The first test will be given in class on Friday, February 20. The test will cover everything that we have done from the beginning of the term through class on Monday, February 16. This includes exceptions and the try..catch..finally statement; the analysis of algorithms; recursion; linked lists; the concept of abstract data types; and -- possibly -- stacks. The reading for this material is Sections 8.3, 8.6, 9.1, 9.2, and the beginning of 9.3 in the textbook. We also talked about a few things that were not in this reading: Javadoc, interfaces, and doubly linked lists.
You can expect a variety of questions on the test. There will be some definitions and essay-type questions. There will be one or two questions that ask you to analyze the run time of some code. Some questions will ask you to write code segments or methods or possibly even complete classes. There might also be some questions that ask you to read some code and figure out what it does.
Here are some terms and ideas that you should be familiar with:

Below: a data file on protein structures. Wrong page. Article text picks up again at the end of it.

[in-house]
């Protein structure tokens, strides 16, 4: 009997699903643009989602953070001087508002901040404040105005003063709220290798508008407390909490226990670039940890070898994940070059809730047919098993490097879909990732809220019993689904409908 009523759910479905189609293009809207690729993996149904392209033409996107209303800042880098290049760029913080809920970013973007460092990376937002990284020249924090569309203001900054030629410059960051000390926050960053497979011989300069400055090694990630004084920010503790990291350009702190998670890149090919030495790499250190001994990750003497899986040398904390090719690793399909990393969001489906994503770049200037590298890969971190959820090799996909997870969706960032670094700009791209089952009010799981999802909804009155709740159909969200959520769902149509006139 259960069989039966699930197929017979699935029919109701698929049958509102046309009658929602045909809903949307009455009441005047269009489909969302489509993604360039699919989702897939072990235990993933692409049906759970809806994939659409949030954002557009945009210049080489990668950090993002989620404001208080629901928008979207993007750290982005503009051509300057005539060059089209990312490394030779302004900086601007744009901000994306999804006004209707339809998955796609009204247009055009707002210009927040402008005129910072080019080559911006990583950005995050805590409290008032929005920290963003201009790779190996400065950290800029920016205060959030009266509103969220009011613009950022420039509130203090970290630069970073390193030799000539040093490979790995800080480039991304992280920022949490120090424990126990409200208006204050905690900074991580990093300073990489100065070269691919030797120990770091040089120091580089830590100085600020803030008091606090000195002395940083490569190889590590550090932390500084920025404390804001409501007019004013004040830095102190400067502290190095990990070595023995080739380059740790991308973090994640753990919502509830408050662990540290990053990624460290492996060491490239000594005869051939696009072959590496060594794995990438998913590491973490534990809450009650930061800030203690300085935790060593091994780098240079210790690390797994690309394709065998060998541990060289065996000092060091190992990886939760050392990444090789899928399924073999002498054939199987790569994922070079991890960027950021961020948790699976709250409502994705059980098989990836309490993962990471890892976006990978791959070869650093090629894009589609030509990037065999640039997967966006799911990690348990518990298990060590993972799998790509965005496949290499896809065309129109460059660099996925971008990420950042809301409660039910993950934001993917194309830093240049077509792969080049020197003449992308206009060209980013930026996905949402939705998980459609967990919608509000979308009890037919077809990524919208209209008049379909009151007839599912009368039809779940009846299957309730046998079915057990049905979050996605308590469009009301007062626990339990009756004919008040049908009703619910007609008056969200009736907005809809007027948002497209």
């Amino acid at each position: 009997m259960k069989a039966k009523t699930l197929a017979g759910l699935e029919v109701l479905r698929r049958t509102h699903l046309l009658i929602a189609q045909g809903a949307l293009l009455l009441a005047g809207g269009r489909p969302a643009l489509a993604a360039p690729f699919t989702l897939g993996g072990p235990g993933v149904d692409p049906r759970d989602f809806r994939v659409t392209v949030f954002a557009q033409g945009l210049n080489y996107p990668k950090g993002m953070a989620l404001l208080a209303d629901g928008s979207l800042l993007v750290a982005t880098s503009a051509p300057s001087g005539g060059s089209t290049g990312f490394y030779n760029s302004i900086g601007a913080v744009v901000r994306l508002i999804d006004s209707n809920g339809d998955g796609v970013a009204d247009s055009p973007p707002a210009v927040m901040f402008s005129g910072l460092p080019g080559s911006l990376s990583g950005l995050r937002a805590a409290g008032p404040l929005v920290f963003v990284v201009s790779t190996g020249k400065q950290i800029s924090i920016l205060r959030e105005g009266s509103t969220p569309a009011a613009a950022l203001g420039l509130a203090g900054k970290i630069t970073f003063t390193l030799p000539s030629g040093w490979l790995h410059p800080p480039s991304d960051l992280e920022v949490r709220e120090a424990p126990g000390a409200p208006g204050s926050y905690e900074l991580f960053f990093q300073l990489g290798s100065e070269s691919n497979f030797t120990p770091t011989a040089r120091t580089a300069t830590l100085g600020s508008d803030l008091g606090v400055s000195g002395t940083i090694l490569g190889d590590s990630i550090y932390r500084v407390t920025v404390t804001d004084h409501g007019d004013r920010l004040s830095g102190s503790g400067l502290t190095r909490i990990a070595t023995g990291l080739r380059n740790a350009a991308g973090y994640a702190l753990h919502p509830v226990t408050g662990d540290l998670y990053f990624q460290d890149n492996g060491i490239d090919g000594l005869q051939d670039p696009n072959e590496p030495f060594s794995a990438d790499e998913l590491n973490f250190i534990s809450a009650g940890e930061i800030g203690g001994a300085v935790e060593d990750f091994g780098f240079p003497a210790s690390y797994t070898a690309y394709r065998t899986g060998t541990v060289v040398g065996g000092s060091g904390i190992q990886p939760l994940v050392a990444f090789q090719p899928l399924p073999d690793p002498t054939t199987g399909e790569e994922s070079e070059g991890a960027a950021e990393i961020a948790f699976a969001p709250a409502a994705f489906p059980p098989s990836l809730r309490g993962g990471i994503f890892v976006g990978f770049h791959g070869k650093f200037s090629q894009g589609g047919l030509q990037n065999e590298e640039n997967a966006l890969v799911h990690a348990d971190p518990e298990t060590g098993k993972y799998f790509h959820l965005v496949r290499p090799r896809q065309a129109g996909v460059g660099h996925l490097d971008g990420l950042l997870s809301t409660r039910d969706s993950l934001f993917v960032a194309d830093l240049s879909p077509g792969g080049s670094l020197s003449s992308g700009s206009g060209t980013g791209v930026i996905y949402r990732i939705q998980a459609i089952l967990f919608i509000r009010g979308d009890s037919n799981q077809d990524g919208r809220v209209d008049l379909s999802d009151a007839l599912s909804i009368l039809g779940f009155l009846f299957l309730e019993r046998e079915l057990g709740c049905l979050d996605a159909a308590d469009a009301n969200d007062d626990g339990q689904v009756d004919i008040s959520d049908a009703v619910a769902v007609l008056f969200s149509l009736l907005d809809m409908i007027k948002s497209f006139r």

Javadoc comments using an interface to express common features of several classes implementing an interface exceptions how exception handling compared to other ways of dealing with errors the basic exception classes, Exception and RuntimeException common exceptions such as NullPointerException checked exceptions and mandatory exception handling specific checked exceptions such as IOException and FileNotFoundException throwing an exception handling exceptions: the try..catch statement the finally clause in a try statement, and why it might be used questions of efficiency of a program run-time analysis of algorithms worst-case analysis and average case analysis "big Theta" and "big Oh" notation ( Θ(f(n)) and O(f(n)) ) big Theta and big Oh "ignore constant multiples and lower order terms" log2(n) and how it arises in analysis of some algorithms comparing Θ(n) to Θ(log(n)), or Θ(n2) to Θ(n*log(n)) selection sort and insertion sort have run time &Theta(n2) QuickSort has average case run time &Theta(n*log(n)) stable sorting algorithms, and why stability is desirable recursion; recursive methods; direct recursion and indirect recursion base case of a recursion maze-solving and similar recursions (including MineSweeper) infinite recursion, and why "marking" locations as already visited is important the QuickSort recursive algorithm the basic idea of QuickSortStep (but not the detailed code) the general idea of why QuickSort has average case run time Θ(n*log(n)) the worst case run time of QuickSort linked data structures understand names such as "employee.boss.name" and "node.next.next" simple linked lists the head of a list; why you always need to keep a pointer to the head traversing a linked list; using a "runner" to move down the list the meaning of "while (runner != null)" and "runner = runner.next" adding a node to the head of a list why working at the head of a list is often a special case inserting a node into the middle of the list deleting a node from a list using a "prev" pointer in addition to "runner", such as when deleting a node doubly-linked lists Abstract Data Types (ADTs) alternative implementations of ADTs relation of ADTs to interfaces and abstract classes the "Stack" ADT and how it can be implemented as an array or as a linked list the push and pop operations on a stack